Trying is detaching.
Trying my best, is detaching.
My best is detaching.
I'm at my best when I'm detached.

Adult Child

Section I. The Addictive Pull


"Detach?" "From what?" (I'm not sure what it is I'm trying to detach from)

Answer: The "Pull" of being used as an object of addiction or using other people as objects of addiction. ____________________


I am an addict. I have also been trained to be an object of addiction. Today as I write this guide I choose not to be an object of an addiction.

When an addict feels bad inside they are compelled to do something to alter those feelings. Their concern is to control the feelings they are having by using something outside of themselves to feel better. In this way they become dependent on whatever it is that they are using.

Consider some booze and its relationship to the addict. The addict uses the booze to feel better and the booze has no complaints. The well being of the booze is of no concern to the addict nor does he or she have compassion for the booze. The addict has no need to control the booze since it is nothing but an inanimate object. The addict need not talk to the booze nor ask the booze if it minds being used. The booze has no personal identity or face, it's just booze. It has no feelings nor does it fight to prevent itself from being used. From the booze's standpoint, a lack of intimacy with the addict exists. That is to say that the addict need not share anything about himself or herself with the booze. The addict and the booze need not share anything together except the addict's need to consume (use) the booze.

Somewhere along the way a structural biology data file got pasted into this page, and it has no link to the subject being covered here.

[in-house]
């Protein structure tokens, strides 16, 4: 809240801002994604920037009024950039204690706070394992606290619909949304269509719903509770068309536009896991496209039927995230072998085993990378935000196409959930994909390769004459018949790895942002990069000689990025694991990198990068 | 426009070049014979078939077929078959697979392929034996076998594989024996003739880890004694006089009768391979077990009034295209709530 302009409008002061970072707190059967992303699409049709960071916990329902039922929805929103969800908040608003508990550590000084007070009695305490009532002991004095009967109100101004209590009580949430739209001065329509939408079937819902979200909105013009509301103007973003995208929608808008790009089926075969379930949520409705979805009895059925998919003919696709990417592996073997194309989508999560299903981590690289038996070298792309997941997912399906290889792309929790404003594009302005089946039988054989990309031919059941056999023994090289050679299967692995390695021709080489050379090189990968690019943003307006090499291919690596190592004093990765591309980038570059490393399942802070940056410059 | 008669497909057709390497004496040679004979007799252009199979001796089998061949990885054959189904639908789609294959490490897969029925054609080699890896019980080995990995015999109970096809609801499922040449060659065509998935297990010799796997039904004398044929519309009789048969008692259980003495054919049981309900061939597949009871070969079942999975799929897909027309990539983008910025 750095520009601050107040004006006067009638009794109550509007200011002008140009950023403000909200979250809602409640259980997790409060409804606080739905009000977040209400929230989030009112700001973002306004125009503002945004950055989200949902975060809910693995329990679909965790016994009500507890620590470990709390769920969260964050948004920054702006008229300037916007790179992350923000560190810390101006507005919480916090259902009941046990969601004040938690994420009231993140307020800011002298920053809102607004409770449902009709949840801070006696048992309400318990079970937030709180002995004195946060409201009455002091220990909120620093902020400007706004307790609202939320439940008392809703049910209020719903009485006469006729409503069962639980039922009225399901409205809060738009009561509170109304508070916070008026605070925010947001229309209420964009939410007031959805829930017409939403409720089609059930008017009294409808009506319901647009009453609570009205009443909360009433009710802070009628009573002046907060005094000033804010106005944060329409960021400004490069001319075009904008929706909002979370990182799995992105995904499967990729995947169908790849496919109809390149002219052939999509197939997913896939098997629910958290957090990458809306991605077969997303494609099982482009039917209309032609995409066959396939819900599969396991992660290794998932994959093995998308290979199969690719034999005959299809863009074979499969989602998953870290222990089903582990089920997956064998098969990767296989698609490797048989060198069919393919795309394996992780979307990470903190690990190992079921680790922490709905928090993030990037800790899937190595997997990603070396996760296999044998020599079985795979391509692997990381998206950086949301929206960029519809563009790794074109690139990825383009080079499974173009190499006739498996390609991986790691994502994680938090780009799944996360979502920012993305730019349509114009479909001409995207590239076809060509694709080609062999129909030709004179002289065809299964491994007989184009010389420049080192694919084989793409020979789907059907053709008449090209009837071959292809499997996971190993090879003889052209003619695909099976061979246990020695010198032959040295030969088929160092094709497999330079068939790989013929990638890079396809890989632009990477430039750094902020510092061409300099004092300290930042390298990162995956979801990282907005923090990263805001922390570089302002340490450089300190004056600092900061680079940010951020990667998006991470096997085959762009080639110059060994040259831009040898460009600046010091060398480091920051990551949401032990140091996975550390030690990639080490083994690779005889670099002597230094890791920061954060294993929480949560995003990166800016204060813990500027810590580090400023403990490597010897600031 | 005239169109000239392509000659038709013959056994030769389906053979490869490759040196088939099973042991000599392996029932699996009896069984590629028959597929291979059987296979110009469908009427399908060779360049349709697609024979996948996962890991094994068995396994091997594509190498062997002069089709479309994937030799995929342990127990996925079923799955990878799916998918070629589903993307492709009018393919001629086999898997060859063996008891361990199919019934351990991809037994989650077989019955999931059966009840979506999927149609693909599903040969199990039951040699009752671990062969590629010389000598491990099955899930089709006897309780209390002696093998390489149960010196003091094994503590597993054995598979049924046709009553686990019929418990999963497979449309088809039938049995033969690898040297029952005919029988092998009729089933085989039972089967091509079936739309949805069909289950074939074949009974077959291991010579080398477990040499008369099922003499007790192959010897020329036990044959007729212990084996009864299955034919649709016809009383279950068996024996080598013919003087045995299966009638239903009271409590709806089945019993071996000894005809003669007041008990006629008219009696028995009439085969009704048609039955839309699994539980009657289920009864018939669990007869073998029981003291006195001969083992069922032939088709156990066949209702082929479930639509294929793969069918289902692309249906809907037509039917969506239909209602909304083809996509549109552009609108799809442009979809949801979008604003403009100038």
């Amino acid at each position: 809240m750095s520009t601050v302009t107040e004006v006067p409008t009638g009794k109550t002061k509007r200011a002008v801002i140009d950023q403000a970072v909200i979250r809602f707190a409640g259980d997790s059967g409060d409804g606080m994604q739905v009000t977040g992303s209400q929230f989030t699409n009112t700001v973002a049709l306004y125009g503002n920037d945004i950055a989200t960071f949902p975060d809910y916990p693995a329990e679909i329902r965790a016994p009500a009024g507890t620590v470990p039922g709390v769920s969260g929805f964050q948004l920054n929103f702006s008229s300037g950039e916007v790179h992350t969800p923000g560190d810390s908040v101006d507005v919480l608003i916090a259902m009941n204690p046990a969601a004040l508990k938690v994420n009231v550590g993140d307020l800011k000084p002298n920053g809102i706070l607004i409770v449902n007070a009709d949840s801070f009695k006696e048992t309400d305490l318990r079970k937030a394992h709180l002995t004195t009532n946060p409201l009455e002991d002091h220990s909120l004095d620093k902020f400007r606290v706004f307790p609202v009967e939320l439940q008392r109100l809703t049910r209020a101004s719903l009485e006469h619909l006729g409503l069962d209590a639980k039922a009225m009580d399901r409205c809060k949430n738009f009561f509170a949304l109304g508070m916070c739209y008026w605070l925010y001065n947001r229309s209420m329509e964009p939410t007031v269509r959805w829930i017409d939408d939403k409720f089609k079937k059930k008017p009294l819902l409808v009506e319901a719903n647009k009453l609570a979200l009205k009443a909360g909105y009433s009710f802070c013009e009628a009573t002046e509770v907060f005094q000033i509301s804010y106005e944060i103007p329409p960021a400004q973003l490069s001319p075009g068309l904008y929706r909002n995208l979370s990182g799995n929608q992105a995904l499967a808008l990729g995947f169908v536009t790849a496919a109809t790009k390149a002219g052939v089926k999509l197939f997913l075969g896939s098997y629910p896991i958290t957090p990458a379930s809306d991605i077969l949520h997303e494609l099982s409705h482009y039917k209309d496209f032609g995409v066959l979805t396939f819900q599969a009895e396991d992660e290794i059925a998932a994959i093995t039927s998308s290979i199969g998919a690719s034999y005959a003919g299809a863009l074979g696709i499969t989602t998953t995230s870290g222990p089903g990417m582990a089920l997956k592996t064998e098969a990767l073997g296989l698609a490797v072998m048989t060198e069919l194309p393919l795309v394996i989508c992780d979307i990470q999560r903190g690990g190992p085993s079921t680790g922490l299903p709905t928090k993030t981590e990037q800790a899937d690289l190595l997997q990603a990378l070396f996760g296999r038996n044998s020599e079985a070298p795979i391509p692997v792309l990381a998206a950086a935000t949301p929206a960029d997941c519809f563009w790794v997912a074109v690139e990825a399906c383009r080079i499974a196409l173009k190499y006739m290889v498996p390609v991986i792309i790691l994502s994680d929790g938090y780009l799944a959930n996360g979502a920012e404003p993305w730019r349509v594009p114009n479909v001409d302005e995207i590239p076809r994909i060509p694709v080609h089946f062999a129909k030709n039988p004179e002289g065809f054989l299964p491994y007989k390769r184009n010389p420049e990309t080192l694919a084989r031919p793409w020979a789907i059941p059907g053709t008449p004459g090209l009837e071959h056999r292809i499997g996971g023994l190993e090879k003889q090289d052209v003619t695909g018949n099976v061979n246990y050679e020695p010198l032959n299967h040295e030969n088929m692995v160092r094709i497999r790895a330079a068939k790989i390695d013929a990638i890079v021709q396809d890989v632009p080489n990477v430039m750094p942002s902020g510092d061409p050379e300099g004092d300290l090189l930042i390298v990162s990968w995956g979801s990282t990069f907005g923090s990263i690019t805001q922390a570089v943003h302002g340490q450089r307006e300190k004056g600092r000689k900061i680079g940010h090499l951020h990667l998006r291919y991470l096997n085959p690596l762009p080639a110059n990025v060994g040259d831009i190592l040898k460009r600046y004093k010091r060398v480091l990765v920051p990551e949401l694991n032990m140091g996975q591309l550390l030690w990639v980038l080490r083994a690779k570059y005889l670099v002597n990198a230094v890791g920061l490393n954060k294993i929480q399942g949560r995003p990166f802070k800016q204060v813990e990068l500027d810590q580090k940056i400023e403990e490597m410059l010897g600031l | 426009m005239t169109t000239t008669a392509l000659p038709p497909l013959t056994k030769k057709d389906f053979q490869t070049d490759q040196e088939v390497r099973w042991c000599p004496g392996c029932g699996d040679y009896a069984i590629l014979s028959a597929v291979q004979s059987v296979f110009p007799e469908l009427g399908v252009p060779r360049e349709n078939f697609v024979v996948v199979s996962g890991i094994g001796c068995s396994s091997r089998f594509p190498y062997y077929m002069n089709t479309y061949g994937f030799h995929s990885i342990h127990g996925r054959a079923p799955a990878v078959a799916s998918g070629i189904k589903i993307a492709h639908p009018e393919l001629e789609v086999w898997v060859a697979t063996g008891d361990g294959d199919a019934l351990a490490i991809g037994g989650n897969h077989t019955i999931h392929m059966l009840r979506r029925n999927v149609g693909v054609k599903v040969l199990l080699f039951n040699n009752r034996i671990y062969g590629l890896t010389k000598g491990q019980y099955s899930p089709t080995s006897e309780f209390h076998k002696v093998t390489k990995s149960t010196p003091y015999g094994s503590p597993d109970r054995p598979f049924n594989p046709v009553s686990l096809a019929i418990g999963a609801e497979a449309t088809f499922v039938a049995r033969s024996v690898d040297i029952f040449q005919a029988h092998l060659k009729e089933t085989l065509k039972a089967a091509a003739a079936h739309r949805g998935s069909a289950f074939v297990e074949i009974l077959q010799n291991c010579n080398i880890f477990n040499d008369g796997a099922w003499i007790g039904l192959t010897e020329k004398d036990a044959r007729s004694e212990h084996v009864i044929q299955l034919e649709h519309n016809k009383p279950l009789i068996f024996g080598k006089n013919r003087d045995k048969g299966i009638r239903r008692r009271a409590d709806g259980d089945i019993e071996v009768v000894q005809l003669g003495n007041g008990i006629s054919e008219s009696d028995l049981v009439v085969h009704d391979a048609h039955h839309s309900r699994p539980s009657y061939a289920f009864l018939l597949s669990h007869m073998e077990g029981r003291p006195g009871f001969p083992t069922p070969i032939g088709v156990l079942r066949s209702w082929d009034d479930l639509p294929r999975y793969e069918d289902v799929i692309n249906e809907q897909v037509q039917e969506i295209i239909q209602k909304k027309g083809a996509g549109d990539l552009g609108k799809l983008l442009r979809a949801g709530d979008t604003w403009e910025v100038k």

The booze's role in this relationship is to be inactive. The addict's expectations for the booze are as follows:

  • To be compliant
  • To do nothing to frustrate the addict

As long as the booze is easy to use the addict is happy.

next: Behaviors that Hurt and the Loads to be Carried
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APA Reference
Staff, H. (2008, December 15). Foreword, HealthyPlace. Retrieved on 2024, July 18 from

Last Updated: April 26, 2019

Medically reviewed by Harry Croft, MD

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